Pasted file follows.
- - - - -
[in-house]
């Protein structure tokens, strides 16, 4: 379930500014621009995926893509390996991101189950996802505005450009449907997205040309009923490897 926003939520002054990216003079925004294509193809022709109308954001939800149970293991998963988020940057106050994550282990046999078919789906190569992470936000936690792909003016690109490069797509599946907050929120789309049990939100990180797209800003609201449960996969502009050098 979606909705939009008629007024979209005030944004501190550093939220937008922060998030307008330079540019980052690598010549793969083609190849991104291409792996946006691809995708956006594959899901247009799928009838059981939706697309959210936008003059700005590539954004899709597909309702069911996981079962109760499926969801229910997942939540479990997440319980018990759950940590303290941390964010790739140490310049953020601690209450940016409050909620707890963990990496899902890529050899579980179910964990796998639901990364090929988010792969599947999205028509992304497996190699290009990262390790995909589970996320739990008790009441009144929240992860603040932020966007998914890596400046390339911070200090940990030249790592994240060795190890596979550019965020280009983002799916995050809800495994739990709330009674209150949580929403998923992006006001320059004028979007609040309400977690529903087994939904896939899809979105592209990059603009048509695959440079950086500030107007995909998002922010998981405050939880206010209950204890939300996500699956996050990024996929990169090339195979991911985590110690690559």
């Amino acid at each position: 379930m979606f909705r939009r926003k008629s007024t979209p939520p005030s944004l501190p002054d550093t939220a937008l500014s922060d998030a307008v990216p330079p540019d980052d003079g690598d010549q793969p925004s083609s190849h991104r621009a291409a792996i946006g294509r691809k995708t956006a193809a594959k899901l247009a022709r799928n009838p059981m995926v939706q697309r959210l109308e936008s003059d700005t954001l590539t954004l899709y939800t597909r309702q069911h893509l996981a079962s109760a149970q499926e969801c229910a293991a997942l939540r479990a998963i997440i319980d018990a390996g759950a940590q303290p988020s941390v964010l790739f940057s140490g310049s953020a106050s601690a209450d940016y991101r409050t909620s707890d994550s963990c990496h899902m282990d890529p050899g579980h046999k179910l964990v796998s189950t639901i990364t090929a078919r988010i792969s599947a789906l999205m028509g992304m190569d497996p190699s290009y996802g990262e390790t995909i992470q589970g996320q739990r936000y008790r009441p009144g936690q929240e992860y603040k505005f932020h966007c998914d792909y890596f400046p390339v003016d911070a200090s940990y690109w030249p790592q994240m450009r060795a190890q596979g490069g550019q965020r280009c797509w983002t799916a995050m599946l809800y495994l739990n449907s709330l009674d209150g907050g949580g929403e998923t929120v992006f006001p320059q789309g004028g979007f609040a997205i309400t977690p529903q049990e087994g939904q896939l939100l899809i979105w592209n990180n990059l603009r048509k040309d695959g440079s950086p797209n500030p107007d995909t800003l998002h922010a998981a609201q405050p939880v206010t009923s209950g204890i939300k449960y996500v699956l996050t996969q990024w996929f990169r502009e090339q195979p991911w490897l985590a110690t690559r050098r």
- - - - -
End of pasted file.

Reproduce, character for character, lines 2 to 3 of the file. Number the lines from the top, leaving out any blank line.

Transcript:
């Protein structure tokens, strides 16, 4: 379930500014621009995926893509390996991101189950996802505005450009449907997205040309009923490897 926003939520002054990216003079925004294509193809022709109308954001939800149970293991998963988020940057106050994550282990046999078919789906190569992470936000936690792909003016690109490069797509599946907050929120789309049990939100990180797209800003609201449960996969502009050098 979606909705939009008629007024979209005030944004501190550093939220937008922060998030307008330079540019980052690598010549793969083609190849991104291409792996946006691809995708956006594959899901247009799928009838059981939706697309959210936008003059700005590539954004899709597909309702069911996981079962109760499926969801229910997942939540479990997440319980018990759950940590303290941390964010790739140490310049953020601690209450940016409050909620707890963990990496899902890529050899579980179910964990796998639901990364090929988010792969599947999205028509992304497996190699290009990262390790995909589970996320739990008790009441009144929240992860603040932020966007998914890596400046390339911070200090940990030249790592994240060795190890596979550019965020280009983002799916995050809800495994739990709330009674209150949580929403998923992006006001320059004028979007609040309400977690529903087994939904896939899809979105592209990059603009048509695959440079950086500030107007995909998002922010998981405050939880206010209950204890939300996500699956996050990024996929990169090339195979991911985590110690690559």
């Amino acid at each position: 379930m979606f909705r939009r926003k008629s007024t979209p939520p005030s944004l501190p002054d550093t939220a937008l500014s922060d998030a307008v990216p330079p540019d980052d003079g690598d010549q793969p925004s083609s190849h991104r621009a291409a792996i946006g294509r691809k995708t956006a193809a594959k899901l247009a022709r799928n009838p059981m995926v939706q697309r959210l109308e936008s003059d700005t954001l590539t954004l899709y939800t597909r309702q069911h893509l996981a079962s109760a149970q499926e969801c229910a293991a997942l939540r479990a998963i997440i319980d018990a390996g759950a940590q303290p988020s941390v964010l790739f940057s140490g310049s953020a106050s601690a209450d940016y991101r409050t909620s707890d994550s963990c990496h899902m282990d890529p050899g579980h046999k179910l964990v796998s189950t639901i990364t090929a078919r988010i792969s599947a789906l999205m028509g992304m190569d497996p190699s290009y996802g990262e390790t995909i992470q589970g996320q739990r936000y008790r009441p009144g936690q929240e992860y603040k505005f932020h966007c998914d792909y890596f400046p390339v003016d911070a200090s940990y690109w030249p790592q994240m450009r060795a190890q596979g490069g550019q965020r280009c797509w983002t799916a995050m599946l809800y495994l739990n449907s709330l009674d209150g907050g949580g929403e998923t929120v992006f006001p320059q789309g004028g979007f609040a997205i309400t977690p529903q049990e087994g939904q896939l939100l899809i979105w592209n990180n990059l603009r048509k040309d695959g440079s950086p797209n500030p107007d995909t800003l998002h922010a998981a609201q405050p939880v206010t009923s209950g204890i939300k449960y996500v699956l996050t996969q990024w996929f990169r502009e090339q195979p991911w490897l985590a110690t690559r050098r």